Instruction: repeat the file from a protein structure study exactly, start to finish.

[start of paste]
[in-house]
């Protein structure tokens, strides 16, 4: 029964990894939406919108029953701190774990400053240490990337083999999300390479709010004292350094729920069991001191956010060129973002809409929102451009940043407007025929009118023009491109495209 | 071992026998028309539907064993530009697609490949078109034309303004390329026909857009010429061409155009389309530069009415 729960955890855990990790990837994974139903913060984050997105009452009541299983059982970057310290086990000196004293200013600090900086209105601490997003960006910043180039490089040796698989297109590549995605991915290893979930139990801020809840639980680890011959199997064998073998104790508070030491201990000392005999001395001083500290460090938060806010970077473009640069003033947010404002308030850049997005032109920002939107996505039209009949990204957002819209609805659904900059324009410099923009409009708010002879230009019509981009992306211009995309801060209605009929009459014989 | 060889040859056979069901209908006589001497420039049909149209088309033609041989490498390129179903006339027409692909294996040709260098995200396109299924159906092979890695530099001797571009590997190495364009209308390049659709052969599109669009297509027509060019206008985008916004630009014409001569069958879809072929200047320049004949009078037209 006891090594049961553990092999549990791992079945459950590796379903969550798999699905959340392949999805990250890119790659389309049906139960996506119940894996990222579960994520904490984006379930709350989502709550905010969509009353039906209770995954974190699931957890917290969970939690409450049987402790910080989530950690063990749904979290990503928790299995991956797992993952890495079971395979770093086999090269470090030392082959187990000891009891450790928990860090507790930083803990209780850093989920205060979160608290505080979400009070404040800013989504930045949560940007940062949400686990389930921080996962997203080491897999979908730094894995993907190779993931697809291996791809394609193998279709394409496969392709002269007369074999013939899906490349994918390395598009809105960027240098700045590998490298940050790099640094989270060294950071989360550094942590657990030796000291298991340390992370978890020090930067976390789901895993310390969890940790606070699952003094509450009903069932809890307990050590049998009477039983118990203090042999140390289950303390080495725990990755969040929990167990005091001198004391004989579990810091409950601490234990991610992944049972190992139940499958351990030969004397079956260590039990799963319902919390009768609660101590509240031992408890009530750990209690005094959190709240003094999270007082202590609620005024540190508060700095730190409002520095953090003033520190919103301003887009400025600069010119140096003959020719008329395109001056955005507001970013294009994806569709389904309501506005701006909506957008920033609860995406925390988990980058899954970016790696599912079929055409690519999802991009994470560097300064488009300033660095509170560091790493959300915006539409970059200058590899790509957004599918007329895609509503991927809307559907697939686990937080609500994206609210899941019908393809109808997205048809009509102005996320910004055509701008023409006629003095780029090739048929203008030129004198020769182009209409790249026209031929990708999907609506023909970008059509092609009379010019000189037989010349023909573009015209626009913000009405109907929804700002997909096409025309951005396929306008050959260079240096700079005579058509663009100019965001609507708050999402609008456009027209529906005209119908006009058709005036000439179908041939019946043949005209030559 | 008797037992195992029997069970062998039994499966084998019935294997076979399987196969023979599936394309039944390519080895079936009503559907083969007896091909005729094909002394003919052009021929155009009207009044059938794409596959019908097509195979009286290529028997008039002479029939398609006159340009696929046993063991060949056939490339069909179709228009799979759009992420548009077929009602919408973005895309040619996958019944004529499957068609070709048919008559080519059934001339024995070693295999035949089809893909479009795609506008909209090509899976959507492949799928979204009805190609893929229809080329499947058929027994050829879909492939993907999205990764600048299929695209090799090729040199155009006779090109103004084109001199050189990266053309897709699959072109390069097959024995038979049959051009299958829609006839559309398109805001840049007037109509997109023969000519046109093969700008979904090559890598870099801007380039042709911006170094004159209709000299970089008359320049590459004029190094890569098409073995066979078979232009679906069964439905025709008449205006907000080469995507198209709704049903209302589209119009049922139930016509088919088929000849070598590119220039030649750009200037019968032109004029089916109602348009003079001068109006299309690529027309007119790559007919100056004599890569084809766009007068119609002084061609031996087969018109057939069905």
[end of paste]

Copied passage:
[in-house]
């Protein structure tokens, strides 16, 4: 029964990894939406919108029953701190774990400053240490990337083999999300390479709010004292350094729920069991001191956010060129973002809409929102451009940043407007025929009118023009491109495209 | 071992026998028309539907064993530009697609490949078109034309303004390329026909857009010429061409155009389309530069009415 729960955890855990990790990837994974139903913060984050997105009452009541299983059982970057310290086990000196004293200013600090900086209105601490997003960006910043180039490089040796698989297109590549995605991915290893979930139990801020809840639980680890011959199997064998073998104790508070030491201990000392005999001395001083500290460090938060806010970077473009640069003033947010404002308030850049997005032109920002939107996505039209009949990204957002819209609805659904900059324009410099923009409009708010002879230009019509981009992306211009995309801060209605009929009459014989 | 060889040859056979069901209908006589001497420039049909149209088309033609041989490498390129179903006339027409692909294996040709260098995200396109299924159906092979890695530099001797571009590997190495364009209308390049659709052969599109669009297509027509060019206008985008916004630009014409001569069958879809072929200047320049004949009078037209 006891090594049961553990092999549990791992079945459950590796379903969550798999699905959340392949999805990250890119790659389309049906139960996506119940894996990222579960994520904490984006379930709350989502709550905010969509009353039906209770995954974190699931957890917290969970939690409450049987402790910080989530950690063990749904979290990503928790299995991956797992993952890495079971395979770093086999090269470090030392082959187990000891009891450790928990860090507790930083803990209780850093989920205060979160608290505080979400009070404040800013989504930045949560940007940062949400686990389930921080996962997203080491897999979908730094894995993907190779993931697809291996791809394609193998279709394409496969392709002269007369074999013939899906490349994918390395598009809105960027240098700045590998490298940050790099640094989270060294950071989360550094942590657990030796000291298991340390992370978890020090930067976390789901895993310390969890940790606070699952003094509450009903069932809890307990050590049998009477039983118990203090042999140390289950303390080495725990990755969040929990167990005091001198004391004989579990810091409950601490234990991610992944049972190992139940499958351990030969004397079956260590039990799963319902919390009768609660101590509240031992408890009530750990209690005094959190709240003094999270007082202590609620005024540190508060700095730190409002520095953090003033520190919103301003887009400025600069010119140096003959020719008329395109001056955005507001970013294009994806569709389904309501506005701006909506957008920033609860995406925390988990980058899954970016790696599912079929055409690519999802991009994470560097300064488009300033660095509170560091790493959300915006539409970059200058590899790509957004599918007329895609509503991927809307559907697939686990937080609500994206609210899941019908393809109808997205048809009509102005996320910004055509701008023409006629003095780029090739048929203008030129004198020769182009209409790249026209031929990708999907609506023909970008059509092609009379010019000189037989010349023909573009015209626009913000009405109907929804700002997909096409025309951005396929306008050959260079240096700079005579058509663009100019965001609507708050999402609008456009027209529906005209119908006009058709005036000439179908041939019946043949005209030559 | 008797037992195992029997069970062998039994499966084998019935294997076979399987196969023979599936394309039944390519080895079936009503559907083969007896091909005729094909002394003919052009021929155009009207009044059938794409596959019908097509195979009286290529028997008039002479029939398609006159340009696929046993063991060949056939490339069909179709228009799979759009992420548009077929009602919408973005895309040619996958019944004529499957068609070709048919008559080519059934001339024995070693295999035949089809893909479009795609506008909209090509899976959507492949799928979204009805190609893929229809080329499947058929027994050829879909492939993907999205990764600048299929695209090799090729040199155009006779090109103004084109001199050189990266053309897709699959072109390069097959024995038979049959051009299958829609006839559309398109805001840049007037109509997109023969000519046109093969700008979904090559890598870099801007380039042709911006170094004159209709000299970089008359320049590459004029190094890569098409073995066979078979232009679906069964439905025709008449205006907000080469995507198209709704049903209302589209119009049922139930016509088919088929000849070598590119220039030649750009200037019968032109004029089916109602348009003079001068109006299309690529027309007119790559007919100056004599890569084809766009007068119609002084061609031996087969018109057939069905």